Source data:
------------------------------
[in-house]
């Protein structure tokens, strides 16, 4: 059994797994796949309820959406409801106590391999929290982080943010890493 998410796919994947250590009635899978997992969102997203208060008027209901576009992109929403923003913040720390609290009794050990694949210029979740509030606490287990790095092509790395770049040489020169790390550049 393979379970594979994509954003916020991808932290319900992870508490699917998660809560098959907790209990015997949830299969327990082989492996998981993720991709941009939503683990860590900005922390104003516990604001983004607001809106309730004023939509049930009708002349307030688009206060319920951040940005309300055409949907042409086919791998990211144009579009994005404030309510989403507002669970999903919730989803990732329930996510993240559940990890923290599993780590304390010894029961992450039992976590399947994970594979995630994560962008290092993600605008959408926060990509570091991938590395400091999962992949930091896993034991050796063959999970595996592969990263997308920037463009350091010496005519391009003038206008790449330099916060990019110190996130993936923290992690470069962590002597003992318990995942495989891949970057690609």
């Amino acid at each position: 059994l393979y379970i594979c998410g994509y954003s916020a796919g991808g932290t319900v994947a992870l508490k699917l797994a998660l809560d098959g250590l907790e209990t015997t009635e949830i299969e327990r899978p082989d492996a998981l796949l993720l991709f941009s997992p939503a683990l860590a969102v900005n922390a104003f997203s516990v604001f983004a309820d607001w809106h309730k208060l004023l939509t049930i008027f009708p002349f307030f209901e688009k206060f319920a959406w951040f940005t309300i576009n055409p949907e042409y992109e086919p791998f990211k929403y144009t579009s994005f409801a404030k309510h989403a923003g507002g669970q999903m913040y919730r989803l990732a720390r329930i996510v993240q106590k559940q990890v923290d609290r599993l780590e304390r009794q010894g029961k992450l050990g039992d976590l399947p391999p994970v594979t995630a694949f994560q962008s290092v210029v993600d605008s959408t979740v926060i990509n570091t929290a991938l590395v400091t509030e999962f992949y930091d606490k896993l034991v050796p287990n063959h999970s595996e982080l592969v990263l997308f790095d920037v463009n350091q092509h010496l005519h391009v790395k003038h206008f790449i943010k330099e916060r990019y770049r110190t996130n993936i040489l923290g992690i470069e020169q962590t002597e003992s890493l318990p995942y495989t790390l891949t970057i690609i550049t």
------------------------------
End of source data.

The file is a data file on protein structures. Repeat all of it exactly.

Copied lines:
[in-house]
């Protein structure tokens, strides 16, 4: 059994797994796949309820959406409801106590391999929290982080943010890493 998410796919994947250590009635899978997992969102997203208060008027209901576009992109929403923003913040720390609290009794050990694949210029979740509030606490287990790095092509790395770049040489020169790390550049 393979379970594979994509954003916020991808932290319900992870508490699917998660809560098959907790209990015997949830299969327990082989492996998981993720991709941009939503683990860590900005922390104003516990604001983004607001809106309730004023939509049930009708002349307030688009206060319920951040940005309300055409949907042409086919791998990211144009579009994005404030309510989403507002669970999903919730989803990732329930996510993240559940990890923290599993780590304390010894029961992450039992976590399947994970594979995630994560962008290092993600605008959408926060990509570091991938590395400091999962992949930091896993034991050796063959999970595996592969990263997308920037463009350091010496005519391009003038206008790449330099916060990019110190996130993936923290992690470069962590002597003992318990995942495989891949970057690609």
């Amino acid at each position: 059994l393979y379970i594979c998410g994509y954003s916020a796919g991808g932290t319900v994947a992870l508490k699917l797994a998660l809560d098959g250590l907790e209990t015997t009635e949830i299969e327990r899978p082989d492996a998981l796949l993720l991709f941009s997992p939503a683990l860590a969102v900005n922390a104003f997203s516990v604001f983004a309820d607001w809106h309730k208060l004023l939509t049930i008027f009708p002349f307030f209901e688009k206060f319920a959406w951040f940005t309300i576009n055409p949907e042409y992109e086919p791998f990211k929403y144009t579009s994005f409801a404030k309510h989403a923003g507002g669970q999903m913040y919730r989803l990732a720390r329930i996510v993240q106590k559940q990890v923290d609290r599993l780590e304390r009794q010894g029961k992450l050990g039992d976590l399947p391999p994970v594979t995630a694949f994560q962008s290092v210029v993600d605008s959408t979740v926060i990509n570091t929290a991938l590395v400091t509030e999962f992949y930091d606490k896993l034991v050796p287990n063959h999970s595996e982080l592969v990263l997308f790095d920037v463009n350091q092509h010496l005519h391009v790395k003038h206008f790449i943010k330099e916060r990019y770049r110190t996130n993936i040489l923290g992690i470069e020169q962590t002597e003992s890493l318990p995942y495989t790390l891949t970057i690609i550049t």